Damien Laframboise is a PhD student in ethnomusicology at Memorial University. He holds a double-concentration honours BA from Laurentian University in music and Italian studies and an MMus from Western University in solo piano performance and literature. His present research interests include the role of music in relation to issues of cultural identity and authenticity, and the uses of music in ethnic integration and dissemination of Canada's immigrant groups, with specific interest in Ontario's Italian-Canadian communities.
Before making his way to Memorial University Dave Ewenson played an active role in Halifax, Nova Scotia's vibrant music scene as a performer, radio show host, and recording engineer. His research interests stem from recent work with neo-traditional musicians in northern Ghana and north African asylum seekers in south Tel Aviv, Israel. Dave wants to continue exploring the potential for music in development and empowerment projects while also focusing on the recording studio's place in the music making process. Listen to Dave Ewenson talk about his research here.
Mitra Jahandideh is currently a Ph.D. student of Ethnomusicology at the Memorial University of Newfoundland. Mitra is a founding board member of Iran Flute Society (IFS), a professional organization under the jurisdiction of the department of music at the School of Performing Arts and Music, University of Tehran. Her B.A research has explored the analysis and interpretation of Flute pieces. She wrote her M.A thesis on “Status of Iranian Composers during the Safavid Dynasty: History and Analysis of their Opuses”. She has also taken part in two organological projects which aim to apply mathematical methods in designing Persian instruments (such as the golden section in designing a Kamanche and the root proportion in designing an Oud). For her Ph.D studies, she focuses on the role of soundscape in shaping cultural memory and identity, raised from her fieldwork in rural areas and courtysides of Talesh (Iran).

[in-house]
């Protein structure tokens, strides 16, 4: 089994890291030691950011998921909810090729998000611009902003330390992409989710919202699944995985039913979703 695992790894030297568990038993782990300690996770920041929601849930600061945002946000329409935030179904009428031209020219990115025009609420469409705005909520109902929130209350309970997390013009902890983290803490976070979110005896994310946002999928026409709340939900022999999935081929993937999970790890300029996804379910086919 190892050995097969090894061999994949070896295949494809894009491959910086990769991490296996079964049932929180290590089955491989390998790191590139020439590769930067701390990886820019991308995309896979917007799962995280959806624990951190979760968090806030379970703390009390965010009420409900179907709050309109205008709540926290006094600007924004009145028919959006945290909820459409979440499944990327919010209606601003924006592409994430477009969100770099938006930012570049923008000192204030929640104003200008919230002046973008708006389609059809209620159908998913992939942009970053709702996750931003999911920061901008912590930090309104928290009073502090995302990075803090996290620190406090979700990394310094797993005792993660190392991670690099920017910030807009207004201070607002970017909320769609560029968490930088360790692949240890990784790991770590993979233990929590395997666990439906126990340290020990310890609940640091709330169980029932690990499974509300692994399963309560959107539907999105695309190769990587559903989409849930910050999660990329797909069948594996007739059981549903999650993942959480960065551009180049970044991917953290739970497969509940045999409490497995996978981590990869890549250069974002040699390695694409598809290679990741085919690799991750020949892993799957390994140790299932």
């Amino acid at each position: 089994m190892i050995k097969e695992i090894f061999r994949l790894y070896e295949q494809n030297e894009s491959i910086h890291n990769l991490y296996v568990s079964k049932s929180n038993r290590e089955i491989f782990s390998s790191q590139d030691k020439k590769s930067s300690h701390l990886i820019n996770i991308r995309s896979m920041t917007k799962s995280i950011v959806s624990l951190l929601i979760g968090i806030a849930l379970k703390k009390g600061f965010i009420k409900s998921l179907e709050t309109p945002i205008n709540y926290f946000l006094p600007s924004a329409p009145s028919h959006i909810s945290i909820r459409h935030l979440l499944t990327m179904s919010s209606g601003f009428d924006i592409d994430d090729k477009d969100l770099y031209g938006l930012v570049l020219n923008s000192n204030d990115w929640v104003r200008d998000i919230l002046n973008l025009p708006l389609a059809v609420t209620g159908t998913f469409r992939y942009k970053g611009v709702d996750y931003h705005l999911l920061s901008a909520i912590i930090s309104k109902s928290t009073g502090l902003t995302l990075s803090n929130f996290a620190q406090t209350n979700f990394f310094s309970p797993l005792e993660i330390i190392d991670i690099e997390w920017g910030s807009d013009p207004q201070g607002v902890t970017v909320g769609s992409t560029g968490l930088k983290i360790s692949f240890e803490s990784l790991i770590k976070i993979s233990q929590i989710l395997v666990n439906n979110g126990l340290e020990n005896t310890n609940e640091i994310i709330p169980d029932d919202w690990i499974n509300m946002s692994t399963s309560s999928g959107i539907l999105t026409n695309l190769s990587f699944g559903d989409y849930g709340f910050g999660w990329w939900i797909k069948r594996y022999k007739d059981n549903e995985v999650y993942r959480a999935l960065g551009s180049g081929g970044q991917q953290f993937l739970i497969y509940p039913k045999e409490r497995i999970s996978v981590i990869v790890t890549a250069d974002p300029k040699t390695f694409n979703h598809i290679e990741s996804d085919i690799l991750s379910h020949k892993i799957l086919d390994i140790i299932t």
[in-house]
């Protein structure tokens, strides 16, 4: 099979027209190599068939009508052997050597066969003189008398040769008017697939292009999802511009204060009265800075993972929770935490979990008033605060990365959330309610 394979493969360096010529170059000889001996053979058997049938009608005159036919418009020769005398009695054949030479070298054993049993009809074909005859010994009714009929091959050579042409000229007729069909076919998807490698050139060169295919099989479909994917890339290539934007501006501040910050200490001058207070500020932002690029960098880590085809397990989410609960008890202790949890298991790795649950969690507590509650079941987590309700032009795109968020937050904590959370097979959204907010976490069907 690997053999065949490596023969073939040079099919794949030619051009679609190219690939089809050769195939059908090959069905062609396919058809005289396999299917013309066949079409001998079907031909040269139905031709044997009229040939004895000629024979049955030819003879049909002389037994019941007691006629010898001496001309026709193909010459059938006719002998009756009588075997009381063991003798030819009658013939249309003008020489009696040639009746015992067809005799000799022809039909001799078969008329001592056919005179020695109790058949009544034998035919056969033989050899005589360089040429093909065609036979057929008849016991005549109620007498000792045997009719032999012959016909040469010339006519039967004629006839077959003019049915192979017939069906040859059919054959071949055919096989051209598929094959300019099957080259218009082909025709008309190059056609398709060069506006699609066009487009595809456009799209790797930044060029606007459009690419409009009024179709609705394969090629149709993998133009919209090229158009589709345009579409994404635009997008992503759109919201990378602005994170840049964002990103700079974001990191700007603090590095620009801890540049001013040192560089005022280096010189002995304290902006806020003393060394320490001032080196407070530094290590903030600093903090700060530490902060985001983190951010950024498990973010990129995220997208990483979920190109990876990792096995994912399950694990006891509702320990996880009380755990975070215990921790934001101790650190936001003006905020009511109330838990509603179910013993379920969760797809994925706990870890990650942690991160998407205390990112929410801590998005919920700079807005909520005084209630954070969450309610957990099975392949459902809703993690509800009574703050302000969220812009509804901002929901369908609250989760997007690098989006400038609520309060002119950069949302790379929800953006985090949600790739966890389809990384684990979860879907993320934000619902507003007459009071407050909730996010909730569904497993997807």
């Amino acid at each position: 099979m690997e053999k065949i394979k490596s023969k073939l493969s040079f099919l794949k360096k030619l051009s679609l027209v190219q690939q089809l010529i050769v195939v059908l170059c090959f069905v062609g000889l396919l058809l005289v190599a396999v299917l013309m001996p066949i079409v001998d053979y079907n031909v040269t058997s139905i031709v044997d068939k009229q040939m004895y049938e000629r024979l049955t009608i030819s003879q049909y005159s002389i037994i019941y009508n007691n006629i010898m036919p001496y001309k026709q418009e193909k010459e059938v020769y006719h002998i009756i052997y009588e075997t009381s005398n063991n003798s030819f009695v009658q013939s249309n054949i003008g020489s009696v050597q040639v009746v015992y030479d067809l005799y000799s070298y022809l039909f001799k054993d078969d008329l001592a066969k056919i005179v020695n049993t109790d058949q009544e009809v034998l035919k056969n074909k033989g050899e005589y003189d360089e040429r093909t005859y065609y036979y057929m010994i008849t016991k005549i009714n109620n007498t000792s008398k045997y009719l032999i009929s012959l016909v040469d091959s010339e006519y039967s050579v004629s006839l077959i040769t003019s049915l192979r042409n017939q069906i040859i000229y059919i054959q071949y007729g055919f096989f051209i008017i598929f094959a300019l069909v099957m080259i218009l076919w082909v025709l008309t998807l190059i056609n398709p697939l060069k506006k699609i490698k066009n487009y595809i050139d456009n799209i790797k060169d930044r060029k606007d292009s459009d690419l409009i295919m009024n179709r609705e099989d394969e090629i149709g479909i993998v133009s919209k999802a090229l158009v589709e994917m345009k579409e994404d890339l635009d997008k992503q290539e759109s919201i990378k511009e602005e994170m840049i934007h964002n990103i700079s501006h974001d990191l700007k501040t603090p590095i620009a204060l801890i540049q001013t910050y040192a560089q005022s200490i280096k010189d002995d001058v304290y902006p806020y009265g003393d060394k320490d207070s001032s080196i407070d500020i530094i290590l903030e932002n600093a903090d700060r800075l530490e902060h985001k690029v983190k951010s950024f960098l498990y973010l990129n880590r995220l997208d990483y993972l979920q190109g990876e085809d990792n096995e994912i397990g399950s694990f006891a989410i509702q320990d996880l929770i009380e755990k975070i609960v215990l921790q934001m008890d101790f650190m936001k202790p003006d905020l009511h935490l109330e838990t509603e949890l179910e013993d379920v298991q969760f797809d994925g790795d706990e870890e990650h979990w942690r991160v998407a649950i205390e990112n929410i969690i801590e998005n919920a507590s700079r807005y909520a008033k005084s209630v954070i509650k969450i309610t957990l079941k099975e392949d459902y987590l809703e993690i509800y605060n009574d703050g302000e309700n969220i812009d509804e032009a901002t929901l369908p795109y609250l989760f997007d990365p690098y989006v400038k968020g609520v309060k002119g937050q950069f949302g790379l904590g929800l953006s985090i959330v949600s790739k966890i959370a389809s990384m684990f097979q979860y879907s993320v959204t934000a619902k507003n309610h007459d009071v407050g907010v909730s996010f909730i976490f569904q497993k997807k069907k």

Carolyn Chong’s research interests include the role of the arts in Indigenous resurgence, decolonization, health, and social justice movements. Living in northern Norway for two years inspired her to pursue a multi-sited doctoral research project examining pan-Indigenous musical performance and arts festivals (northern Canada and Norway) and their role in redefining Indigenous-settler relationships. Before returning to the field of ethnomusicology, Carolyn worked in mental health as an Occupational Therapist in London, England. Listen Carolyn Chong's talk here.
Daniel Neill is a Ph.D student in ethnomusicology from Toronto, Ontario. Previous to his studies at Memorial University, he completed a B.Mus in jazz studies through Humber College and an M.A. in musicology at York University while maintaining a busy schedule as a professional drummer and drum instructor. Currently, Daniel’s research is focused on the pedal steel guitar, an instrument that he became interested in through his work as a drummer with various country, blues and Americana artists. His current research is concerned with the roles of gender, social class, and the politics of labour in the instrument maker’s workshop. In addition to his activities as a musician, his interest in riding and maintaining vintage motorcycles has greatly influenced his research interests.
Jane Dennison is a dancer focusing on traditional Newfoundland set dancing for her graduate studies at Memorial University of Newfoundland. She has been collecting, performing and teaching traditional dances from various countries for more than 25 years. She was the principal author and dance consultant for a teaching resource for Newfoundland and Labrador schools and has presented papers and workshops at national and international traditional dance and music conferences. Jane recently retired from a career with the Government of Canada as an international trade commissioner specializing in technology innovation.
Jing Xia is a professional guzheng player and teacher from China. During her master study of music administration, she also acted as concert host and chairman secretary of Hunan Symphony Orchestra. Her articles have been published in the Chinese journals Cultural Study and Music Space. Since moving to St. John's, she has been an active performer in city's music scene. As a Ph.D. ethnomusicology student, she is interested in the fusion music combing the guzheng and western genres, and the transformation of this traditional instrument, including instrumental structures, performance styles, and compositions. Her research focuses on the modern development of the guzheng in the western world, especially in the North America.